James Murdoch Under Increasing Pressure From News Corp’s Shareholders
James Murdoch negotiated a two and a half hour session of questions.

The chief executive of News Corp., James Murdoch, accused his former colleagues at News of the World of misleading a parliamentary committee over the phone hacking scandal.

Murdoch was under pressure from MPs to confess that he knew about the "for Neville" e-mail as claimed by Tom Crone and Chris Myler in the committee hearing last month. The correspondence revealed the transcript of Gordon Taylor's mobile phone and potentially could prove Murdoch knew well in advance that phone hacking was practiced at the newspaper.

He said, however,: "I did not mislead the committee [back in July].Theassertions that Mr. Myler and Mr. Crone made about what I knew were wrong."

Tom Watson, the Labour MP who has been a figurehead in parliament over the scandal, said: "Clearly you're not going to answer any questions in detail, so I'm going to have to do this. I met with Neville Thurlbeck, the ex-chief reporter at NOTW."

Watson then proceeded to read out a conversation Thurlbeck had with the Crone, the head of the paper's legal affairs, where the latter said he'd have no option but to show it to Murdoch. Persisent, Murdoch denied ever having seen the e-mail.

Shortly after, Watson compared Murdoch to a "mafia leader," which was met with gasps around the room.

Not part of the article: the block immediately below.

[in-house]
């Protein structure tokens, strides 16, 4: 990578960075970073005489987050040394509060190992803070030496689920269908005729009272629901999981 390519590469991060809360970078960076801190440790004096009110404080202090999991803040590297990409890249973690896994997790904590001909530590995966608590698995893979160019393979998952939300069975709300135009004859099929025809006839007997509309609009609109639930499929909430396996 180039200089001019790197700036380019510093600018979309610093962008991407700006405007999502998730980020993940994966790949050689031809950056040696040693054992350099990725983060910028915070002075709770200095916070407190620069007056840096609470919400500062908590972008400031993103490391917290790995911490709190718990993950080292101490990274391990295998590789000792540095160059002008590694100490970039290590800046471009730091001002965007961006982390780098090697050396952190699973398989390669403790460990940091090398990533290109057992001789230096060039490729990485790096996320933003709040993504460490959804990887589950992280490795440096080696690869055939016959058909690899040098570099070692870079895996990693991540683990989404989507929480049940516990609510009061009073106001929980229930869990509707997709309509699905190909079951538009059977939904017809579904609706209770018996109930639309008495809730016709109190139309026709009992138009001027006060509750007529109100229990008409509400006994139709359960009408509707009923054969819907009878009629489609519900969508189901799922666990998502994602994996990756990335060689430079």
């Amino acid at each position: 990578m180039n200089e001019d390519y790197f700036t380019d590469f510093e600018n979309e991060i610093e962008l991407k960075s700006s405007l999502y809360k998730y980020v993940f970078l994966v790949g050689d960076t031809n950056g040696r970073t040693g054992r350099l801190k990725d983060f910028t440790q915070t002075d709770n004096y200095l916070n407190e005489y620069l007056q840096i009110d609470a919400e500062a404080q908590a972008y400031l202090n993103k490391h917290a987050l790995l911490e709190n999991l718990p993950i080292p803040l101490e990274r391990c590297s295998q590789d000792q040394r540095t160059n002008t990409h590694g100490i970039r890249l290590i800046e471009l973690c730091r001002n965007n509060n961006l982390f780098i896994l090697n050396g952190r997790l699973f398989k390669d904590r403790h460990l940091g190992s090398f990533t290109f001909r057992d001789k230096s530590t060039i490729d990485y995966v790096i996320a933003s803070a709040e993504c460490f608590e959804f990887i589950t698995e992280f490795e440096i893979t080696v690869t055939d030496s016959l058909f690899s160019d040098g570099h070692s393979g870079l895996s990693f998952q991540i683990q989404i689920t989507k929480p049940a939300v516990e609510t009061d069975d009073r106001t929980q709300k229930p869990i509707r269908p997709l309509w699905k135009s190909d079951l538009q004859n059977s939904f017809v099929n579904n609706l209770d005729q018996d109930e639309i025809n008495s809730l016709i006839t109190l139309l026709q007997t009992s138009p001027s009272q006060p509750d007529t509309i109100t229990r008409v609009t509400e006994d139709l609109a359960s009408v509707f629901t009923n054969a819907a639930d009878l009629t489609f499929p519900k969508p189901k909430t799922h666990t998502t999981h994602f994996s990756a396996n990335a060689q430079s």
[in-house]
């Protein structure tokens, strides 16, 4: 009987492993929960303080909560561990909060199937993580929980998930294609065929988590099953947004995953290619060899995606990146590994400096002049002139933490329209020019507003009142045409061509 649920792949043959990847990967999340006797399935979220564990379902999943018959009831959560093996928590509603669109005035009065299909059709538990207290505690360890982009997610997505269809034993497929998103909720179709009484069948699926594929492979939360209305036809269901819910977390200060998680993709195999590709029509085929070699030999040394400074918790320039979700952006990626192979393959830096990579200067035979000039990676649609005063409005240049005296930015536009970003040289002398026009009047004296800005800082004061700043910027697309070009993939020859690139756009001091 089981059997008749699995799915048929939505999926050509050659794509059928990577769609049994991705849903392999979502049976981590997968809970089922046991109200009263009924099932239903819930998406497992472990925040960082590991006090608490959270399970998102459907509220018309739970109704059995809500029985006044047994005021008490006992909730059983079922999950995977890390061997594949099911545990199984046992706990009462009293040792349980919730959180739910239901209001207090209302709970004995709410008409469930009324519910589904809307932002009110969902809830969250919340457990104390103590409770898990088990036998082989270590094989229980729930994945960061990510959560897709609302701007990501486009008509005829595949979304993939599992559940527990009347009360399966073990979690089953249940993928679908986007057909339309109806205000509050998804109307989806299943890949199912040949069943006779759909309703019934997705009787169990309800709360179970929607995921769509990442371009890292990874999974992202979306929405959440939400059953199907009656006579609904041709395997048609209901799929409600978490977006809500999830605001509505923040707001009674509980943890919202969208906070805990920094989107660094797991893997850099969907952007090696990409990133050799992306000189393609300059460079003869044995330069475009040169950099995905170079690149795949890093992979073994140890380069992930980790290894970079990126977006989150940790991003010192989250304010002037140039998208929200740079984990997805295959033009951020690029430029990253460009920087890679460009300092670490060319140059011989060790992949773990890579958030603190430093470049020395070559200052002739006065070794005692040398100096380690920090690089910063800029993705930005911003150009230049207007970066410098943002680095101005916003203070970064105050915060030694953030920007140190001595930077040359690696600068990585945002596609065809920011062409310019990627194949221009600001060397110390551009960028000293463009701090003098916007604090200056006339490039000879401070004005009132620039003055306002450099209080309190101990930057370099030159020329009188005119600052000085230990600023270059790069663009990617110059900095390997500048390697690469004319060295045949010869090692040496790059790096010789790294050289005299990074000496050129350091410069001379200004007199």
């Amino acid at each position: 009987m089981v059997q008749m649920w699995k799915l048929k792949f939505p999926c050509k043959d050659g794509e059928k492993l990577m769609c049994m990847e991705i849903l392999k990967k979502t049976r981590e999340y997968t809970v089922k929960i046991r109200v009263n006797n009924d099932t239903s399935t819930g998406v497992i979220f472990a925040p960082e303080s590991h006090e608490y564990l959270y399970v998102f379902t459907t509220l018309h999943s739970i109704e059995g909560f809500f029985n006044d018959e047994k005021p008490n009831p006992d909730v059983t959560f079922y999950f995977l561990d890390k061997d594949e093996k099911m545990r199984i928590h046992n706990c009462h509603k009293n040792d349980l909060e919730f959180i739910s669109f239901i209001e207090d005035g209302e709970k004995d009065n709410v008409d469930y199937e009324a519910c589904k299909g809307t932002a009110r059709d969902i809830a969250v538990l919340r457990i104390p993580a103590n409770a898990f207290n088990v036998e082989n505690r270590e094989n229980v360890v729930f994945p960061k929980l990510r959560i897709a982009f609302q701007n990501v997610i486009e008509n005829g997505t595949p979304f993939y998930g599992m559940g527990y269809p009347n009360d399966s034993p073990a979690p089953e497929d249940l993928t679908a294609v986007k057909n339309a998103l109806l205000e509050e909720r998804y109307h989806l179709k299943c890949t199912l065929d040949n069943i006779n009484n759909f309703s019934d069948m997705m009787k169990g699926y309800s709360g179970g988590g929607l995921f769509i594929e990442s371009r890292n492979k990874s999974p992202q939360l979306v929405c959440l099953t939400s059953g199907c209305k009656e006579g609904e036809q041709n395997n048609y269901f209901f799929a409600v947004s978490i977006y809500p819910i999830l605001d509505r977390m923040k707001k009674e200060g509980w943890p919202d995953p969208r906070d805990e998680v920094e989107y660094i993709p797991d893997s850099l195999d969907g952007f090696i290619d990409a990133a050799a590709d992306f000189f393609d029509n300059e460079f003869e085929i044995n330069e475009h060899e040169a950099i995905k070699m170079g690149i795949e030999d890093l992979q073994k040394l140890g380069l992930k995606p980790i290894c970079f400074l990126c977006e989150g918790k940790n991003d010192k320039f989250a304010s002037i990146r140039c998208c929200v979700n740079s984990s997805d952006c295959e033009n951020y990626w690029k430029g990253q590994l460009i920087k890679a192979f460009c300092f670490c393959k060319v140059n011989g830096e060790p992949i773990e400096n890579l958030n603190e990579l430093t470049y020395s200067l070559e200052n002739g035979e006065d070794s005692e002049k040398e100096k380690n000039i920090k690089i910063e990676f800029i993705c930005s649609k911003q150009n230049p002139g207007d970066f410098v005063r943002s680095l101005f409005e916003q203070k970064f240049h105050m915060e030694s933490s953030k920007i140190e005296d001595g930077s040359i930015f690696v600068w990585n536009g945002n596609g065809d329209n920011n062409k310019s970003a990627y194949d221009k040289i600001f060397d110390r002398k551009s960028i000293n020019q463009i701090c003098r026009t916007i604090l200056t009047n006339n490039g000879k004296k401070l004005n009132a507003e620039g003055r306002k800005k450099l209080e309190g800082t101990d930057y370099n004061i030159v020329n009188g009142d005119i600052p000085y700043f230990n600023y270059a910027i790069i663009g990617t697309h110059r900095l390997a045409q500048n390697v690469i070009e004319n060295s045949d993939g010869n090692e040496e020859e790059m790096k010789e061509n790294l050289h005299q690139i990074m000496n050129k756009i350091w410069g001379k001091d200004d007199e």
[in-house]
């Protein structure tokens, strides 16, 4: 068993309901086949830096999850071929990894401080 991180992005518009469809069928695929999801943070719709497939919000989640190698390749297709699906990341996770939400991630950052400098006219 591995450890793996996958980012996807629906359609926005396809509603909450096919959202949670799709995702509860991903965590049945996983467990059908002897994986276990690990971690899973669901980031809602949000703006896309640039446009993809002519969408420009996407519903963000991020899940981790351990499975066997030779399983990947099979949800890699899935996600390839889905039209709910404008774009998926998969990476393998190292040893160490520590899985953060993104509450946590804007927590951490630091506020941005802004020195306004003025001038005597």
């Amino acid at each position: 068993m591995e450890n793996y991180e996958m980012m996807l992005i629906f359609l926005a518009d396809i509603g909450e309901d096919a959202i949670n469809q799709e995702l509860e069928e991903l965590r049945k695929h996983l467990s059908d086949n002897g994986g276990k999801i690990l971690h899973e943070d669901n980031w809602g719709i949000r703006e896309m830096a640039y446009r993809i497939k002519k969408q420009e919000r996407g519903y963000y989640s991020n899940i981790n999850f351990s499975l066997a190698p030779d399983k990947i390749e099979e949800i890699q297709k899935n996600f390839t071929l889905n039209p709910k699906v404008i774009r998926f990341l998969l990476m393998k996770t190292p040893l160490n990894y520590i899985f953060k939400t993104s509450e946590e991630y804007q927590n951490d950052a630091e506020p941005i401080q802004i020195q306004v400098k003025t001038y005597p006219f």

Murdoch said that was "offensive and not true" and said he wasn't made aware in 2008 that the phone hacking went beyond one rogue reporter.

£500,000 sign off

Although Murdoch admitted he "knew about the e-mail"--as he was responsible for signing the £500,000 (US$793,573) cheque to pay off Taylor-- the full details were never explained to him.

He said "counsel made it clear that News Corp. would lose in court" and therefore it would have to pay the settlement.

Murdoch denied that he asked any further questions about why the money was needed. Prompting MP Phillip Davies, to responded, "I can't believe that you wouldn't have even have a look at the details when signing a cheque for half a million pounds." Another MP asked: "Are you always this incurious about affairs in your company?"

Murdoch refuted the accusation he should have realised sooner that the malpractice was going on--claiming NOTW was a very small part of a multinational company-- "and that you appoint people who you hope will do the job in your absence."

He added, however, that "lessons had been learned" and said he was truly sorry for causing people such anguish.

The committee is expected to make its decision in the case before the end of the year, and it may call on Crone and Myler to appear again.